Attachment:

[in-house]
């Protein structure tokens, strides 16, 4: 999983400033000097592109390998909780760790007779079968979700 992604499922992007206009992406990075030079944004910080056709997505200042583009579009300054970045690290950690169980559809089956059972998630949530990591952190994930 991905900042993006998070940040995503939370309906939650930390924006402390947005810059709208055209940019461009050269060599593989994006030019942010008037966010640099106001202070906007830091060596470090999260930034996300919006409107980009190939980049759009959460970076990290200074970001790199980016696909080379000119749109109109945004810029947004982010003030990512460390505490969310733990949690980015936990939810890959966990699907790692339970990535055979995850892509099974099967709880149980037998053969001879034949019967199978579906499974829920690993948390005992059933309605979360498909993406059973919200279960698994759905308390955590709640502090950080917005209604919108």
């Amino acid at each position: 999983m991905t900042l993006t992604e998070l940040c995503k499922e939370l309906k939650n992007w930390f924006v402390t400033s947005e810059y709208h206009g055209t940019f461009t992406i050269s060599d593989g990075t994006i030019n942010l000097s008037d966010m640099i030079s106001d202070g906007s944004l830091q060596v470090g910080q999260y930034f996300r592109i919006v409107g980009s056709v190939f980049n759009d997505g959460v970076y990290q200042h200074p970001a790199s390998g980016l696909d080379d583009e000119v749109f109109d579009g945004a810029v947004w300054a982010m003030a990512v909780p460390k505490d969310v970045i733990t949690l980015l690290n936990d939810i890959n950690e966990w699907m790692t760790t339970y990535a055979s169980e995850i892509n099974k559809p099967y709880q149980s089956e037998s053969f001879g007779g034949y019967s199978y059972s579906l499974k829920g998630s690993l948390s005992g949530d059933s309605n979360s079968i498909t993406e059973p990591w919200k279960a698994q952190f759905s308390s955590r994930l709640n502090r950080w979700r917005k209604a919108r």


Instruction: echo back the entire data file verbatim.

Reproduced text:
[in-house]
């Protein structure tokens, strides 16, 4: 999983400033000097592109390998909780760790007779079968979700 992604499922992007206009992406990075030079944004910080056709997505200042583009579009300054970045690290950690169980559809089956059972998630949530990591952190994930 991905900042993006998070940040995503939370309906939650930390924006402390947005810059709208055209940019461009050269060599593989994006030019942010008037966010640099106001202070906007830091060596470090999260930034996300919006409107980009190939980049759009959460970076990290200074970001790199980016696909080379000119749109109109945004810029947004982010003030990512460390505490969310733990949690980015936990939810890959966990699907790692339970990535055979995850892509099974099967709880149980037998053969001879034949019967199978579906499974829920690993948390005992059933309605979360498909993406059973919200279960698994759905308390955590709640502090950080917005209604919108």
């Amino acid at each position: 999983m991905t900042l993006t992604e998070l940040c995503k499922e939370l309906k939650n992007w930390f924006v402390t400033s947005e810059y709208h206009g055209t940019f461009t992406i050269s060599d593989g990075t994006i030019n942010l000097s008037d966010m640099i030079s106001d202070g906007s944004l830091q060596v470090g910080q999260y930034f996300r592109i919006v409107g980009s056709v190939f980049n759009d997505g959460v970076y990290q200042h200074p970001a790199s390998g980016l696909d080379d583009e000119v749109f109109d579009g945004a810029v947004w300054a982010m003030a990512v909780p460390k505490d969310v970045i733990t949690l980015l690290n936990d939810i890959n950690e966990w699907m790692t760790t339970y990535a055979s169980e995850i892509n099974k559809p099967y709880q149980s089956e037998s053969f001879g007779g034949y019967s199978y059972s579906l499974k829920g998630s690993l948390s005992g949530d059933s309605n979360s079968i498909t993406e059973p990591w919200k279960a698994q952190f759905s308390s955590r994930l709640n502090r950080w979700r917005k209604a919108r």